Despite funding the research, the PUCA seemed to think that “this would never work in France”. Not surprisingly, the project’s ambitious political vision implied a particular way of working. The two architects already had experience in collaborative projects: in 2001, they initiated the ECObox gardens in the Paris 18th arrondissement and, in 2009, the “passage 56” during the urban renewal project of the Saint-Blaise area in the 20th arrondissement. The principle is simple: following the initial impulse under an associative structure, the goal is for the residents to achieve a self-managed mode, even if it means taking the time to gradually erase the presence of the initiators3. Incidentally, the firm is called atelier d’architecture autogérée (aaa) in French, which translates as studio of self-managed architecture, and it is therefore the architecture, not the studio, that is self-managed. During an impassioned interview at the firm, the architects emphasize the importance of that other “governance”, of this new decision-making process, of establishing sustainable shared practices, of drafting horizontal and more responsive policy terms; this is done without ingenuity: we guess that the exercise is difficult and that decades dedicating our available brain time to softdrinks advertisement have seriously altered our democratic abilities. But still, it seems to work. Today, R-Urban, which manages the Agrocité, is in the hands of thirty very committed people, and has over four hundred members mainly from bordering neighbourhoods. It is currently run as an association, under the French Law of 1901, which is a lightweight, flexible structure, easy to set up. Ultimately, the aim is to create a Société Coopérative d’Intérêt Collectif (SCIC), in order to be able to combine the advantages of having an associative status and partnerships with the local communities or other organisations, and get the “facilities” implemented by the collective recognised as serving the public interest. The idea stems from a fertile mix between the public sphere and the “social and united” economy, and does not deny the co-production dimension with the public authority or its role in the moderation of private interests over time. This system would provide a guarantee that the associative experience will retain its original inclusiveness and openness and will avoid turning into the always possible manifestation of a “closed social grouping”. This hybridization and solid coexistence is quite in line with the assumptions that many contemporary economists are exploring and advocating, Jean-Louis Laville among them. Associative action does not exclude other forms of activity; on the contrary, it complements them and corrects their excesses.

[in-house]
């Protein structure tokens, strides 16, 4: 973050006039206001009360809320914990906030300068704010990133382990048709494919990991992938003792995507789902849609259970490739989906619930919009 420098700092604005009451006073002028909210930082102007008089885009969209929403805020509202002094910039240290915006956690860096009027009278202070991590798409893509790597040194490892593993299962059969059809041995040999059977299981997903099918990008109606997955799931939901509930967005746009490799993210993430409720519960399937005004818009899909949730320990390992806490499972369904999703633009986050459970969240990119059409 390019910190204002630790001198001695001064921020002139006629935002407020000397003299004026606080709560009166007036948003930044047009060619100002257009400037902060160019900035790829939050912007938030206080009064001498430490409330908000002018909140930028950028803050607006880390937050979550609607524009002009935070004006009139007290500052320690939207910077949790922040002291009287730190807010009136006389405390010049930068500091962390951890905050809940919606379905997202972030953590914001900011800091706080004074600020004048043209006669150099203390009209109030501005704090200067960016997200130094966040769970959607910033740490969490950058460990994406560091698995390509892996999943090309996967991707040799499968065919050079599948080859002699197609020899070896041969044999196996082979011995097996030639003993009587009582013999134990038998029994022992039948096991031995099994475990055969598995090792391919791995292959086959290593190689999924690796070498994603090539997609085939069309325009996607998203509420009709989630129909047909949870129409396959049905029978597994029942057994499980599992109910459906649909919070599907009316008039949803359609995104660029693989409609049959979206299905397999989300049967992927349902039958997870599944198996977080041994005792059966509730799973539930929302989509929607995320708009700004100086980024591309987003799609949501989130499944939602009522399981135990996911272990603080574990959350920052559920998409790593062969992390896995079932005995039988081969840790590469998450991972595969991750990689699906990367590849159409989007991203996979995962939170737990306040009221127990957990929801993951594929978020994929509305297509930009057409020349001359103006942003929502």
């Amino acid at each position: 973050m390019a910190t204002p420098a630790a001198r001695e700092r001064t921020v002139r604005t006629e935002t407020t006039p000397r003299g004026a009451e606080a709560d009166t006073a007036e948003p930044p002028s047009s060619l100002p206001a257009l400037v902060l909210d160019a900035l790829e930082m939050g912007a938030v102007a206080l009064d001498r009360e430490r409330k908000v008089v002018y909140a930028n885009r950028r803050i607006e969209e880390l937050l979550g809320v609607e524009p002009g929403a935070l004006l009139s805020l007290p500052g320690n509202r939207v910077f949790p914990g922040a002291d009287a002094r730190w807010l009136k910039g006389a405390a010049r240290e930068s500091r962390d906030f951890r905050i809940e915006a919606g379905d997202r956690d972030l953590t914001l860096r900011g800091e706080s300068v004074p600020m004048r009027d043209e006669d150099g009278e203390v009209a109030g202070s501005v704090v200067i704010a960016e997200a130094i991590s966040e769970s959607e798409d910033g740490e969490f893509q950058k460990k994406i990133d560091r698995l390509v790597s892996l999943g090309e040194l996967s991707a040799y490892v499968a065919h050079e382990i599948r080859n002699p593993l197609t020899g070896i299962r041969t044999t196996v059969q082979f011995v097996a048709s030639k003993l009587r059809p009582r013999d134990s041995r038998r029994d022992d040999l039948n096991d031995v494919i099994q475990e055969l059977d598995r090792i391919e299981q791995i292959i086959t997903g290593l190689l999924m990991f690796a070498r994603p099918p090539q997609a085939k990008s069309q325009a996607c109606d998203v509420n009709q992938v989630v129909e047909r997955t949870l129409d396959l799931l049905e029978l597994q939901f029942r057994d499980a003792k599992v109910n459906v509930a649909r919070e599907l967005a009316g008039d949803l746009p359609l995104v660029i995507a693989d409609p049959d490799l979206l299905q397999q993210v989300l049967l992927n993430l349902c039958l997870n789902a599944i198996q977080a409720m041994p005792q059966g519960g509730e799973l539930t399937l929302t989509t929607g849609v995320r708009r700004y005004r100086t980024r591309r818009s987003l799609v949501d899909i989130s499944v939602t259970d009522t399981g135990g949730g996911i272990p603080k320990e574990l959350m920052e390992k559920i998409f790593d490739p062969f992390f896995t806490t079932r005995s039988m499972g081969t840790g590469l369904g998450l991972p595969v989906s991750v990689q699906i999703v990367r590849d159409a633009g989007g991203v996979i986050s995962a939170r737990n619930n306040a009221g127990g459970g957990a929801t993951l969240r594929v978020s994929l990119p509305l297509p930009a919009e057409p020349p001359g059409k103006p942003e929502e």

The project initiators dwell on the following political dimension: How do we decide? How do we share? Which rights do we make available and to whom? How do we guarantee the public interest in the long term? And so on. The challenge definitely is to ensure the “revival of the collectives”4, a new wealth that does not rely on a monetary system, questions the cult of property in our cities where ordinary speculation has become a popular sport. We have our work cut out to succeed, because we are living a paradox: at a time when associative projects involving sharing and self-management are emerging, never before have property rights – relating to land and real estate, but also to knowledge, data, human genome and the living, etc. – and the financialization of everything associated with those rights, been defended and reinforced in such a way5. We speak here of a battle “front”, when the opposing forces are uneven: the real enemy on that front is a liberal world, aware of its strength, silent but monstrously aggressive. Modest and fragile in appearance, R-Urban is a grain of sand in the well-oiled machine, a proof that frugal sharing remains an alternative outcome, and democracy its condition.
A productive public space